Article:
Saylor's Goodreads Bookshelf

Saylor's books

Animal Farm
Where the Sidewalk Ends
The Great Gatsby
To Kill a Mockingbird
The Catcher in the Rye
Of Mice and Men
The Alchemist
Slaughterhouse-Five
Me Talk Pretty One Day
Lord of the Flies
The Adventures of Huckleberry Finn
Little Women
Frankenstein
A Tale of Two Cities
The Count of Monte Cristo
Les Misérables
Moby-Dick or, The Whale
The Joy Luck Club
Middlesex
The Memory Keeper's Daughter


Saylor's favorite books »
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Sunday, September 11, 2011

Using everyday life in writing.

I am one of those people that complete strangers will come up and tell intimate details of their life too.  It happens randomly, every time I venture out of my home, and on vacations.  I am the person you hand your 500 dollar camera to and ask me to take your picture in front of the Eiffel Tower.  I am the person holding up the check out line because the checker has chosen to tell me about the cataract growing in her left eye - her latest health class homework assignment about her 50 or so cousins - his girlfriends dad that he is tight with. I am the person who holds up the airport security lines so they can rummage through my belongings with their filthy gloves.  (Happens every time I fly. Every time.)  I am the person you sat next to on the plane and decided to tell about you and your husbands plans to live a self sustaining life to - which apparently involved remodeling a 1967 stream liner. (Or whatever the hell it is.)  Men have sat next to me on airplanes and read porno magazines before disappearing to the bathroom for 5 minutes - yes I did time that.  In libraries people will insist on talking to me - out loud - about their grocery list and where they think they might find a cassava fruit.  (I don't even know what that is.)  At the oil change place a man will tell me about his first girlfriend, his muscle car he had when he was 18 and how he wrecked it, what I "oughta' do is", that "one" they don't like (I know, even I was lost on that one too), etc.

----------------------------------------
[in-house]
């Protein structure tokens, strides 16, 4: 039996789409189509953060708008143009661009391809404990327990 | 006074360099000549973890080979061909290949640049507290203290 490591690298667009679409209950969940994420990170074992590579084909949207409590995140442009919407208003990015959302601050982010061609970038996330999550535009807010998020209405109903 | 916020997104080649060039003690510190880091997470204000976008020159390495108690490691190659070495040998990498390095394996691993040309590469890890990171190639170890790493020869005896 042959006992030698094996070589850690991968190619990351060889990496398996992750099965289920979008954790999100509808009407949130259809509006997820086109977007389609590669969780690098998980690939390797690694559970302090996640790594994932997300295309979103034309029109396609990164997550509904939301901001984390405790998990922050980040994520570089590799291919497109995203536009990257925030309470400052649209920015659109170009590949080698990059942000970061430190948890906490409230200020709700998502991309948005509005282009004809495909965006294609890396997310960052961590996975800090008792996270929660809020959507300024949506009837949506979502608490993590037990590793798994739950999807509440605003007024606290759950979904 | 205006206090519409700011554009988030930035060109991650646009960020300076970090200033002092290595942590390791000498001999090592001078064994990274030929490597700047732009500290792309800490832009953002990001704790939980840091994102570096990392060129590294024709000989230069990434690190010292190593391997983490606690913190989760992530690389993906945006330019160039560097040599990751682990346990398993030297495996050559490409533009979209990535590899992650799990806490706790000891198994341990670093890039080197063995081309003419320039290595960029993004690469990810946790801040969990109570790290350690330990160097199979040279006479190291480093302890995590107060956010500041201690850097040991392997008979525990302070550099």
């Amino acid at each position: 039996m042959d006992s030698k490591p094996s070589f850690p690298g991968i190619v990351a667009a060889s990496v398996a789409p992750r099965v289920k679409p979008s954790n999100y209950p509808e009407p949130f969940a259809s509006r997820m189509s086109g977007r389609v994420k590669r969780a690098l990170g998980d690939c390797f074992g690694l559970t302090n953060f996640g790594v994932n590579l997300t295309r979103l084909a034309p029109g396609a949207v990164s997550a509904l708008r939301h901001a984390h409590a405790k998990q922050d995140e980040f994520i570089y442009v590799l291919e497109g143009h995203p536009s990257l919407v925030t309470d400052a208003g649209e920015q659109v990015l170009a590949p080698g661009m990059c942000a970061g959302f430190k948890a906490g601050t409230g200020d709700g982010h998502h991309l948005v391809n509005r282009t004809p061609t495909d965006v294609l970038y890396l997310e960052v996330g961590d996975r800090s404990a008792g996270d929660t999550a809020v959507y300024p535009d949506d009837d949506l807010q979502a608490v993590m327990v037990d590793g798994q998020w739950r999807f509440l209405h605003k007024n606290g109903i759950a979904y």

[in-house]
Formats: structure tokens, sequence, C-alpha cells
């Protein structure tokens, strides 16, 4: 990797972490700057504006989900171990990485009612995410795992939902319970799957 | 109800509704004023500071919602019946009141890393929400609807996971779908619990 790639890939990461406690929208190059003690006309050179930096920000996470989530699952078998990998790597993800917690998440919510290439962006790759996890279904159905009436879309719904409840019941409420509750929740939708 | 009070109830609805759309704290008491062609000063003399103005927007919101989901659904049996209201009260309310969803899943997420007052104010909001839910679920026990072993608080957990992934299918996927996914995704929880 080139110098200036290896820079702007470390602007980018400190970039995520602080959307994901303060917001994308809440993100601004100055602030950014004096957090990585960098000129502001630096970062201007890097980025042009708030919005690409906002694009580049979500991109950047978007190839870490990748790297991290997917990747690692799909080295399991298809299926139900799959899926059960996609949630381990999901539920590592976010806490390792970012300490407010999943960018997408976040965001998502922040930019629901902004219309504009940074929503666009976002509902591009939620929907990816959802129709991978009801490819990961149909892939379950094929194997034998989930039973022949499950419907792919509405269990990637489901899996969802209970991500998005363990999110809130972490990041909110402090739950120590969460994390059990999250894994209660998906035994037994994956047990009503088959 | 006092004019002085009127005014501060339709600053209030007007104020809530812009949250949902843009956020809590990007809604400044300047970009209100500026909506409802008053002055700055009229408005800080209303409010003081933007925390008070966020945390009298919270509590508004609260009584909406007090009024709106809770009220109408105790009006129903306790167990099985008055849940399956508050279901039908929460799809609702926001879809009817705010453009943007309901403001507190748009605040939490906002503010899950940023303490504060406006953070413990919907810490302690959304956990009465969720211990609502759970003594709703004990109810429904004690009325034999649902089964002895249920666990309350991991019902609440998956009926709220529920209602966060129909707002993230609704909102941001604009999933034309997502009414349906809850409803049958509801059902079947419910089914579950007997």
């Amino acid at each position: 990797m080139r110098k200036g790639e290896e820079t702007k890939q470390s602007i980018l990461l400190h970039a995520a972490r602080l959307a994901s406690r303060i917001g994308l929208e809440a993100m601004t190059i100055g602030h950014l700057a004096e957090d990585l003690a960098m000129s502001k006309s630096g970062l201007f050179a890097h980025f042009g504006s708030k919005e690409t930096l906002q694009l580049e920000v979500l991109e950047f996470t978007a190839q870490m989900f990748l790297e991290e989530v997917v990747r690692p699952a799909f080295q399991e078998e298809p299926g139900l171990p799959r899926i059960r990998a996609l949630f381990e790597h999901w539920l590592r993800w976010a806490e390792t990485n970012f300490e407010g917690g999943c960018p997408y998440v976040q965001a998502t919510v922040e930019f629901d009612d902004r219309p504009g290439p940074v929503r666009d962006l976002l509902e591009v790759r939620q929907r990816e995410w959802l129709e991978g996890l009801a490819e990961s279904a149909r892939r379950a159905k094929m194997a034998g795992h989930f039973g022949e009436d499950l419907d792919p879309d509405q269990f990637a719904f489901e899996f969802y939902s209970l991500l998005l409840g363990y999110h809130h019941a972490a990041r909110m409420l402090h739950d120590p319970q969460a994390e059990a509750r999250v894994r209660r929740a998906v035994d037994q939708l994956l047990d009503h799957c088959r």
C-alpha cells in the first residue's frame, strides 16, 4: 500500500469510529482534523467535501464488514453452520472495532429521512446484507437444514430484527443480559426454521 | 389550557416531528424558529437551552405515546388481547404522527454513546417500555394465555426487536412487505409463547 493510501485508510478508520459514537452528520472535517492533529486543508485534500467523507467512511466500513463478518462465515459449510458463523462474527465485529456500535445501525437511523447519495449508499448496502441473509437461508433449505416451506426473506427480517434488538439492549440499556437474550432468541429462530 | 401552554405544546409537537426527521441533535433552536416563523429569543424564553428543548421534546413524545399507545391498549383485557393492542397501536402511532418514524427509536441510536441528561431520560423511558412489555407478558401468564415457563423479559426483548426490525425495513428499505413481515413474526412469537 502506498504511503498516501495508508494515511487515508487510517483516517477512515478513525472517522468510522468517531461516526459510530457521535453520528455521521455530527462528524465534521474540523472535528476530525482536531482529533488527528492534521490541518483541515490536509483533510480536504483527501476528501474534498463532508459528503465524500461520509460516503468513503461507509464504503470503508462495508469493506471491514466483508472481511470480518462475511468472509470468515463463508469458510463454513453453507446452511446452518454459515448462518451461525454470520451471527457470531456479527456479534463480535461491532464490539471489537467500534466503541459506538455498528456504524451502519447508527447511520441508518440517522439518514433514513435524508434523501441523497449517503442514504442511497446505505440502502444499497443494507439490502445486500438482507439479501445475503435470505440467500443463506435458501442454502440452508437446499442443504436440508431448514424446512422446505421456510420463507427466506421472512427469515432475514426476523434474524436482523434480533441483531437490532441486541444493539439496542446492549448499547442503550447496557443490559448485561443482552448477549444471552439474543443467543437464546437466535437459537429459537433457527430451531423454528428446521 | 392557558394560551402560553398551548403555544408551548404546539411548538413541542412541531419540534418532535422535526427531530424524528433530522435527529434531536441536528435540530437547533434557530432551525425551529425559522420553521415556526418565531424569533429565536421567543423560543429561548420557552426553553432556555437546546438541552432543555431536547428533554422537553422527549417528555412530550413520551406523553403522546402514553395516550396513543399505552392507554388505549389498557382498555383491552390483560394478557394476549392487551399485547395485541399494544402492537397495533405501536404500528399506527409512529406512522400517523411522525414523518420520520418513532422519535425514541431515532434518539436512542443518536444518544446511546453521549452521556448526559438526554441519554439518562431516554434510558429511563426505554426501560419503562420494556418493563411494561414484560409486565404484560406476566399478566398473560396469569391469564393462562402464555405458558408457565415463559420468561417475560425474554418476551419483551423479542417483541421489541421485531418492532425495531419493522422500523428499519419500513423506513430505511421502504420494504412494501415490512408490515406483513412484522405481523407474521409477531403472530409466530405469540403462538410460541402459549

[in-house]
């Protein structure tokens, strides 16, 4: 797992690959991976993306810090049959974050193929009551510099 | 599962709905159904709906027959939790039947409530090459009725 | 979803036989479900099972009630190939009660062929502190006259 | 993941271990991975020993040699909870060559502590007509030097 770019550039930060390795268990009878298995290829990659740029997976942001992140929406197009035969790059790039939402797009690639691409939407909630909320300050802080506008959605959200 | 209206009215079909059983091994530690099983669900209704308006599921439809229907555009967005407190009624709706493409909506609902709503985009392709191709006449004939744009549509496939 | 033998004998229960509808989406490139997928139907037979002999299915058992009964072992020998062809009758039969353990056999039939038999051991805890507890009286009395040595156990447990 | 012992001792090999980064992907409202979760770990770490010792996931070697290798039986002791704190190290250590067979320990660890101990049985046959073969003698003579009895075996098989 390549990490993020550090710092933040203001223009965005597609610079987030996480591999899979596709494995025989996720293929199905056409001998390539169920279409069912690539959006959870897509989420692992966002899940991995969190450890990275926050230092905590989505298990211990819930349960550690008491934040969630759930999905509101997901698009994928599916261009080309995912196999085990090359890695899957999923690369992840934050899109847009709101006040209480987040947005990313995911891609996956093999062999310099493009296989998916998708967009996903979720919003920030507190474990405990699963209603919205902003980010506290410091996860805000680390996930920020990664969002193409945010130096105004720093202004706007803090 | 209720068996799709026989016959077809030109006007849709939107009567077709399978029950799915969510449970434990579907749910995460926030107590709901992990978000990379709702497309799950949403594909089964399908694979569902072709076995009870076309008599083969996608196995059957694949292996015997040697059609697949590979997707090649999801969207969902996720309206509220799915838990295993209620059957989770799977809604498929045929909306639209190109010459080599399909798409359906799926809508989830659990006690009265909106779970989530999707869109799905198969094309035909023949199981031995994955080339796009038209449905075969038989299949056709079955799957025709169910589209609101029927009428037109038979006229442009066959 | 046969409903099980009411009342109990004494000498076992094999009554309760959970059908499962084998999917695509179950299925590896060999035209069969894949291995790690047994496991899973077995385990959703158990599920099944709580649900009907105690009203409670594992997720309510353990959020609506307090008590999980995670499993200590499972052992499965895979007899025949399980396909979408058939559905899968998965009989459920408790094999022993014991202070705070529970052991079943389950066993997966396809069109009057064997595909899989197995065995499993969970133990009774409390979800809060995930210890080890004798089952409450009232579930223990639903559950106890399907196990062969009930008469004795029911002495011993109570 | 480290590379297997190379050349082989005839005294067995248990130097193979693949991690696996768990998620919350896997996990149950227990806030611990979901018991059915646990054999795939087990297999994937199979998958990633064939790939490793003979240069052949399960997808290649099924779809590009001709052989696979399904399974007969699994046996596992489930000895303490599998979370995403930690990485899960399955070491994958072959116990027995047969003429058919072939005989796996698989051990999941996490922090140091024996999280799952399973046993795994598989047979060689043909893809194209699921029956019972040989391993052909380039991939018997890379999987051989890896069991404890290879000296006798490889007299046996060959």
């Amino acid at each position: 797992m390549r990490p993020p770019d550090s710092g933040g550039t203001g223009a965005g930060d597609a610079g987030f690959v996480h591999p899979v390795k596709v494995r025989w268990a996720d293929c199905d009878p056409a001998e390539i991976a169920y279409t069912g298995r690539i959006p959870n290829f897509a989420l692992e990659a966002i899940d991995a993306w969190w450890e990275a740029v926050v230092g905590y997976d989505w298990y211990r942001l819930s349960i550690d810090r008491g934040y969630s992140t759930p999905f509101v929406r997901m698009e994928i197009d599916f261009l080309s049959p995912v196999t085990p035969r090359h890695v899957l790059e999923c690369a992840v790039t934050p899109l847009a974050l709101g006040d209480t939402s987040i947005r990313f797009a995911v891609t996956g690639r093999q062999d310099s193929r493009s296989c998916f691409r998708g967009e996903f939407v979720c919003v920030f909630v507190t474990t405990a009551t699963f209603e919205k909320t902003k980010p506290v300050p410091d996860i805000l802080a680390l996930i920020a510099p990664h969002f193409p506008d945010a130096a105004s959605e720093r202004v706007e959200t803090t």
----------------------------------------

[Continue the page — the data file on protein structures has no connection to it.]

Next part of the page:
For a long time this annoyed me terribly.  I really just needed to get where I was going, remember everything on the errands list (which I inevitably leave at home), enjoy a vacation day without being stopped 6 times in one day to take their pictures, or get my oil changed in the promised 20 minutes.  No I didn't want to give you money, give or take advice, I can't give you medical or legal advice, I don't have any real good directions to get somewhere, I don't care what is on your mind and you feel the need to confide in me.  Really I don't.  And I still don't - but every since I started writing full time I've decided to use these experiences.  There is something wonderfully random about them.  People have their own agendas which somehow include these scraps of dialogue that tend to fall away from their conscious.  Do they go home and recount their day and think, "I told this random woman about my child's dysfunction." or "I asked this random person about my impending doom."  I'll bet they don't.  But there I am with this wonderful scrap.  What do I do with it?  I write it down.

Writing is a solitary job.  But because I am this person, I don't have a lot of "writers block"  because these experiences keep me in a constant state of "what if" mode.  In a pinch I've even been known to sit on public transit for a time and just wait.  I'll make up an errand and go into the bank - Boom, I'm being told about how a three year old child decided to drop the f-bomb at christmas dinner.

When I told my partner I was going to start blogging about writing she said, "Are you going to call it, "Random stuff people say to me?"  And of course I still hold out for someone to stop me and say, "Here's a thousand dollars.  You'll need it to start the marketing of your books, which you should do on these sites, and pay for the public relations.  And then once your finished with this series you should write the following..."

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